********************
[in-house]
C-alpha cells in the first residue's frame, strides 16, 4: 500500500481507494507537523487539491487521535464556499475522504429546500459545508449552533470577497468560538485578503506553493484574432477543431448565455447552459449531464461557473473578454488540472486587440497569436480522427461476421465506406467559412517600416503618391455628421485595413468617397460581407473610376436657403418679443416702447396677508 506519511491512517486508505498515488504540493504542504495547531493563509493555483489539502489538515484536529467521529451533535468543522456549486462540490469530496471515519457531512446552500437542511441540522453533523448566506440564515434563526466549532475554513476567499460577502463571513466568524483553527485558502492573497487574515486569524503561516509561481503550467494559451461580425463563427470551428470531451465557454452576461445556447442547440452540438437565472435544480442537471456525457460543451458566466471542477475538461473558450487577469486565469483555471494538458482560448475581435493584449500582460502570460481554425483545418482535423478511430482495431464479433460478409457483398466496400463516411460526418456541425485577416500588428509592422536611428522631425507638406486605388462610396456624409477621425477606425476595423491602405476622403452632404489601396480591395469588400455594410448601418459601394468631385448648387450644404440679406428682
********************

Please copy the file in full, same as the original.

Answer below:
[in-house]
C-alpha cells in the first residue's frame, strides 16, 4: 500500500481507494507537523487539491487521535464556499475522504429546500459545508449552533470577497468560538485578503506553493484574432477543431448565455447552459449531464461557473473578454488540472486587440497569436480522427461476421465506406467559412517600416503618391455628421485595413468617397460581407473610376436657403418679443416702447396677508 506519511491512517486508505498515488504540493504542504495547531493563509493555483489539502489538515484536529467521529451533535468543522456549486462540490469530496471515519457531512446552500437542511441540522453533523448566506440564515434563526466549532475554513476567499460577502463571513466568524483553527485558502492573497487574515486569524503561516509561481503550467494559451461580425463563427470551428470531451465557454452576461445556447442547440452540438437565472435544480442537471456525457460543451458566466471542477475538461473558450487577469486565469483555471494538458482560448475581435493584449500582460502570460481554425483545418482535423478511430482495431464479433460478409457483398466496400463516411460526418456541425485577416500588428509592422536611428522631425507638406486605388462610396456624409477621425477606425476595423491602405476622403452632404489601396480591395469588400455594410448601418459601394468631385448648387450644404440679406428682